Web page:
A Taste of Gunflint Trail History – Part 1
In 1915, Charlie & Petra Boostrom founded Clearwater Historic Lodge & Canoe Outfitters. This year we celebrate our centennial — 100 years of helping guests explore the beauty and tranquility of the Boundary Waters Canoe Area. We’ve been sharing stories about the Boostrom’s and the early days of Clearwater Historic Lodge and the Gunflint Trail.
The following blog comes from an article reporting on the keynote address by long-time resident, author, and contributing columnist Justine Kerfoot to the Historical Society. This was published in the Cook County News-Herald on October 27, 1983.
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“Kerfoot spoke of road conditions in the 1920’s along the North Shore and the Gunflint Trail and how it was a full day trip in good weather from Duluth to Grand Marais, with the road following the contours of the shoreline closely, a quagmire in the road at Cross River and Stickney’s Store often meant getting a team of horses or a piece o f equipment to free an automobile, she said.
“The Gunflint Trail was originally a winter trail for trappers and Indians, from Gunflint Lake to Grand Marais, with the summer trail along the Pigeon River, she said. She recalled how the gravel rocky road wound up the hill from Grand Marais to the Little Devil Track River and then zig-zagged back and forth along section lines in Maple Hill, past the school and then back to ‘Grandma Hedstrom’s house.’ From that point north, there was a five-mile burned clear area up to the pines that piled up the snow to ten feet at times, she said. ‘A trip down the trail might be fine in the winter until that point, and then there was a lot of digging to do.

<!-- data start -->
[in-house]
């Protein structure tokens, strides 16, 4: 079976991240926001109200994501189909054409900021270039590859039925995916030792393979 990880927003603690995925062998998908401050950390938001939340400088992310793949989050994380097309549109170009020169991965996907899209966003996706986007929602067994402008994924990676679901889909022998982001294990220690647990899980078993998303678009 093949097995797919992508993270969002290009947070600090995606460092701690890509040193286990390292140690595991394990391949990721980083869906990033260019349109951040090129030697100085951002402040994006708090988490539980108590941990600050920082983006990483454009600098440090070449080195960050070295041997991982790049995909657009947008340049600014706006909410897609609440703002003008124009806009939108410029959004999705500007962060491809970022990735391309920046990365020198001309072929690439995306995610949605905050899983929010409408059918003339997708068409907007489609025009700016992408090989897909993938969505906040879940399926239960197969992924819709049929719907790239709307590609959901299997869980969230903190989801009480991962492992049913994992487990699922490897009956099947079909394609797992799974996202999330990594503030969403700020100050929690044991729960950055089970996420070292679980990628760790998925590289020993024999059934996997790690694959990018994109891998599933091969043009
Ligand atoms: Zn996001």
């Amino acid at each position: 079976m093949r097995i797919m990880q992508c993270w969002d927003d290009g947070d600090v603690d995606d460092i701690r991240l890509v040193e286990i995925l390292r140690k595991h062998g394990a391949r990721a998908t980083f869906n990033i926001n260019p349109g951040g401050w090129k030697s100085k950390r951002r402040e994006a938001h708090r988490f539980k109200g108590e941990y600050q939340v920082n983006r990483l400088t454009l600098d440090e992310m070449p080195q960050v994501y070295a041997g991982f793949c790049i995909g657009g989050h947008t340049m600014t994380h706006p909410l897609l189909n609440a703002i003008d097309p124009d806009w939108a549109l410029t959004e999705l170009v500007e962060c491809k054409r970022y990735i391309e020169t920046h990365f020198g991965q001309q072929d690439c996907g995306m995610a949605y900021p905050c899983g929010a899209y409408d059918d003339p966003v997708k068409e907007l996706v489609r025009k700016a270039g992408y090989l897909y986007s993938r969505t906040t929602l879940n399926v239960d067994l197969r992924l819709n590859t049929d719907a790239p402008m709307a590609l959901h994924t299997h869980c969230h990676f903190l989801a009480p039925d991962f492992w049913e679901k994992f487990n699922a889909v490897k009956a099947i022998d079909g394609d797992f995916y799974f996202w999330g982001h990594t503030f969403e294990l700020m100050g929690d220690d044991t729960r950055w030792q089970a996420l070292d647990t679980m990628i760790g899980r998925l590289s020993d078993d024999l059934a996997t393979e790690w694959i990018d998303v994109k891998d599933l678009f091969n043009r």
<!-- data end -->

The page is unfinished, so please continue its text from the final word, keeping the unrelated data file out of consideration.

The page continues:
“When snowplowing was started it was only twice a year, once at Christmas and once in the spring, and it was sort of a game. If you had to go to town, you hoped that someone else was ahead of you, clearing the drifts and hills. Then on the way back, you hoped that they were ahead of you again.
“Turning to resort development, Kerfoot said that the first resort on the Gunflint Trail was on Greenwood Lake about 1920, operated by Gilbert Gilbertsen for hunting and fishing and later primarily for fishing. THere was a spur up to the Spaulding Mind and up to Clearwater Lake, where the Boostroms offered extended canoe trips. Gateway Lodge was started by two people from Wisconsin who hired eight or ten local trappers to guide bly-fishing trips. Justine said that she came to the area in 1924 and her family purchased the lodge at Gunflint Lake from Dora Blankenberg in 1928.”
(To be continued in Part 2)